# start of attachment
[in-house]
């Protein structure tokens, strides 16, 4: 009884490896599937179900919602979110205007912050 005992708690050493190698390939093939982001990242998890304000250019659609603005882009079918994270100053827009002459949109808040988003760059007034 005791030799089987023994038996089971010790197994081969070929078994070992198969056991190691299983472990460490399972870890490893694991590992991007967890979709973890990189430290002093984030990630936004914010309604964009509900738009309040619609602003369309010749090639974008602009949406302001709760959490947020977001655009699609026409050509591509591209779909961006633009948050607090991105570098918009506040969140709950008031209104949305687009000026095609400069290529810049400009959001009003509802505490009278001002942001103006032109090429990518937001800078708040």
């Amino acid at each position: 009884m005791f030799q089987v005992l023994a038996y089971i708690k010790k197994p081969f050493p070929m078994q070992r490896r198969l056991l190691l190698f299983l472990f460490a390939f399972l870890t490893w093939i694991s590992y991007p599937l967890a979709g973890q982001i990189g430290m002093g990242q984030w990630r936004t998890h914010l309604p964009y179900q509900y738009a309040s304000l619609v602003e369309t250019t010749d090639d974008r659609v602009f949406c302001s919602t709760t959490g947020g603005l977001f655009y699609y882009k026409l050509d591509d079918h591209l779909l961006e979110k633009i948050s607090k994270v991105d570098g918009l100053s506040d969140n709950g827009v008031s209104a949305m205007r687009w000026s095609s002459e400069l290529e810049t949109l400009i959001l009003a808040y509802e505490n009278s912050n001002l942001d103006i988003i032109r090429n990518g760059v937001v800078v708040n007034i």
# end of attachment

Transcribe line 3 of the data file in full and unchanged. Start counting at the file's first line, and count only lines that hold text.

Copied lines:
């Amino acid at each position: 009884m005791f030799q089987v005992l023994a038996y089971i708690k010790k197994p081969f050493p070929m078994q070992r490896r198969l056991l190691l190698f299983l472990f460490a390939f399972l870890t490893w093939i694991s590992y991007p599937l967890a979709g973890q982001i990189g430290m002093g990242q984030w990630r936004t998890h914010l309604p964009y179900q509900y738009a309040s304000l619609v602003e369309t250019t010749d090639d974008r659609v602009f949406c302001s919602t709760t959490g947020g603005l977001f655009y699609y882009k026409l050509d591509d079918h591209l779909l961006e979110k633009i948050s607090k994270v991105d570098g918009l100053s506040d969140n709950g827009v008031s209104a949305m205007r687009w000026s095609s002459e400069l290529e810049t949109l400009i959001l009003a808040y509802e505490n009278s912050n001002l942001d103006i988003i032109r090429n990518g760059v937001v800078v708040n007034i």